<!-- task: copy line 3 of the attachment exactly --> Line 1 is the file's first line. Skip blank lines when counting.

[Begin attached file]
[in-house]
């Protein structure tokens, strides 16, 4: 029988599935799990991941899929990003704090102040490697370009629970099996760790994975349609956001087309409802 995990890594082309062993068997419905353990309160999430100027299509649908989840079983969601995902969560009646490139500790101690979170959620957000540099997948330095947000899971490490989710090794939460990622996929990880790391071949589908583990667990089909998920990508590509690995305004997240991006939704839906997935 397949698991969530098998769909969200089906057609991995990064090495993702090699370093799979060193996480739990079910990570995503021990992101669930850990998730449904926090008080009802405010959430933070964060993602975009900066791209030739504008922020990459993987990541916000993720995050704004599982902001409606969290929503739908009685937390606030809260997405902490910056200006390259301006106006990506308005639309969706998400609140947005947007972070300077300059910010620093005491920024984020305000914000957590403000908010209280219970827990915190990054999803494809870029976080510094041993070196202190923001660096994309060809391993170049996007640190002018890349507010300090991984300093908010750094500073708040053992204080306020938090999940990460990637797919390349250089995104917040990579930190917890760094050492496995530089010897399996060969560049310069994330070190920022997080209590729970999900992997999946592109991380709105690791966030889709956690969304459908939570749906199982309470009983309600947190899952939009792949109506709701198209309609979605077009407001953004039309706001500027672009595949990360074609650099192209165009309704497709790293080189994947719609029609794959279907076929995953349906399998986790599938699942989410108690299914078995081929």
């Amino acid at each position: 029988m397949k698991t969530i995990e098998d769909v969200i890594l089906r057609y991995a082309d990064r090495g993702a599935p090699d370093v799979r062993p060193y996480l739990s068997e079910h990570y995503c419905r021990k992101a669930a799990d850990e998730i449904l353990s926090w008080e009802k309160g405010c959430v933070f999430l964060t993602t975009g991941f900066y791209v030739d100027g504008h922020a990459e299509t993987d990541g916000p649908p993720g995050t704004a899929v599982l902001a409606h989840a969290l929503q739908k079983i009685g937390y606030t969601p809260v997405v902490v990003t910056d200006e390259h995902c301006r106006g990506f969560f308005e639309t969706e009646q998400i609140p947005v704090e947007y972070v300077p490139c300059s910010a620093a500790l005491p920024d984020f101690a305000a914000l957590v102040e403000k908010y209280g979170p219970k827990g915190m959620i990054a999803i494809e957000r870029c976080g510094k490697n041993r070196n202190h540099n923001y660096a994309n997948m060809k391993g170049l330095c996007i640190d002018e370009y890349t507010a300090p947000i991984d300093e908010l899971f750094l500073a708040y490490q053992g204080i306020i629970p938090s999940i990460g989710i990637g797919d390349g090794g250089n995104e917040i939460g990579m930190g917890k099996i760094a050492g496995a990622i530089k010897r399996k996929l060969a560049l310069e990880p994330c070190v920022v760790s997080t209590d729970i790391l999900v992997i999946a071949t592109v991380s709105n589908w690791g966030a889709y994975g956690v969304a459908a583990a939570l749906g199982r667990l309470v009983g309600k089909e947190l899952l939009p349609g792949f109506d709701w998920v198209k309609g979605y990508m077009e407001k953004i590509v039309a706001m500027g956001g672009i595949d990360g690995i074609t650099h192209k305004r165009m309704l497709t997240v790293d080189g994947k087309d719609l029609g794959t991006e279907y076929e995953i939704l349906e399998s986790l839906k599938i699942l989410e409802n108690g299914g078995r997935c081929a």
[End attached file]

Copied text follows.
């Amino acid at each position: 029988m397949k698991t969530i995990e098998d769909v969200i890594l089906r057609y991995a082309d990064r090495g993702a599935p090699d370093v799979r062993p060193y996480l739990s068997e079910h990570y995503c419905r021990k992101a669930a799990d850990e998730i449904l353990s926090w008080e009802k309160g405010c959430v933070f999430l964060t993602t975009g991941f900066y791209v030739d100027g504008h922020a990459e299509t993987d990541g916000p649908p993720g995050t704004a899929v599982l902001a409606h989840a969290l929503q739908k079983i009685g937390y606030t969601p809260v997405v902490v990003t910056d200006e390259h995902c301006r106006g990506f969560f308005e639309t969706e009646q998400i609140p947005v704090e947007y972070v300077p490139c300059s910010a620093a500790l005491p920024d984020f101690a305000a914000l957590v102040e403000k908010y209280g979170p219970k827990g915190m959620i990054a999803i494809e957000r870029c976080g510094k490697n041993r070196n202190h540099n923001y660096a994309n997948m060809k391993g170049l330095c996007i640190d002018e370009y890349t507010a300090p947000i991984d300093e908010l899971f750094l500073a708040y490490q053992g204080i306020i629970p938090s999940i990460g989710i990637g797919d390349g090794g250089n995104e917040i939460g990579m930190g917890k099996i760094a050492g496995a990622i530089k010897r399996k996929l060969a560049l310069e990880p994330c070190v920022v760790s997080t209590d729970i790391l999900v992997i999946a071949t592109v991380s709105n589908w690791g966030a889709y994975g956690v969304a459908a583990a939570l749906g199982r667990l309470v009983g309600k089909e947190l899952l939009p349609g792949f109506d709701w998920v198209k309609g979605y990508m077009e407001k953004i590509v039309a706001m500027g956001g672009i595949d990360g690995i074609t650099h192209k305004r165009m309704l497709t997240v790293d080189g994947k087309d719609l029609g794959t991006e279907y076929e995953i939704l349906e399998s986790l839906k599938i699942l989410e409802n108690g299914g078995r997935c081929a």